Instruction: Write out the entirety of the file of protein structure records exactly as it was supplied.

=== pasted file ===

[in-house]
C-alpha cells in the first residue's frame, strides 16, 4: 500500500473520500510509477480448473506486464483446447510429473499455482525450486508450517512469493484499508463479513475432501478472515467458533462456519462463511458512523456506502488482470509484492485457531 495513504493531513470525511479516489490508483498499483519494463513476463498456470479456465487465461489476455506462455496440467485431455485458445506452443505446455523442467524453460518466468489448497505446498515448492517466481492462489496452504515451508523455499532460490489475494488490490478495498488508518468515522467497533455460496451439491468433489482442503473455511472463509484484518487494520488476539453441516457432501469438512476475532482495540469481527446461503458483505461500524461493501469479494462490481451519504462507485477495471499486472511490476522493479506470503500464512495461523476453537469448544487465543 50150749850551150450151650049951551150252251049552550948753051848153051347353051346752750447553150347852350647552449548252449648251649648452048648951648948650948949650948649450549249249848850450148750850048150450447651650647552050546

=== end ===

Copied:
[in-house]
C-alpha cells in the first residue's frame, strides 16, 4: 500500500473520500510509477480448473506486464483446447510429473499455482525450486508450517512469493484499508463479513475432501478472515467458533462456519462463511458512523456506502488482470509484492485457531 495513504493531513470525511479516489490508483498499483519494463513476463498456470479456465487465461489476455506462455496440467485431455485458445506452443505446455523442467524453460518466468489448497505446498515448492517466481492462489496452504515451508523455499532460490489475494488490490478495498488508518468515522467497533455460496451439491468433489482442503473455511472463509484484518487494520488476539453441516457432501469438512476475532482495540469481527446461503458483505461500524461493501469479494462490481451519504462507485477495471499486472511490476522493479506470503500464512495461523476453537469448544487465543 50150749850551150450151650049951551150252251049552550948753051848153051347353051346752750447553150347852350647552449548252449648251649648452048648951648948650948949650948649450549249249848850450148750850048150450447651650647552050546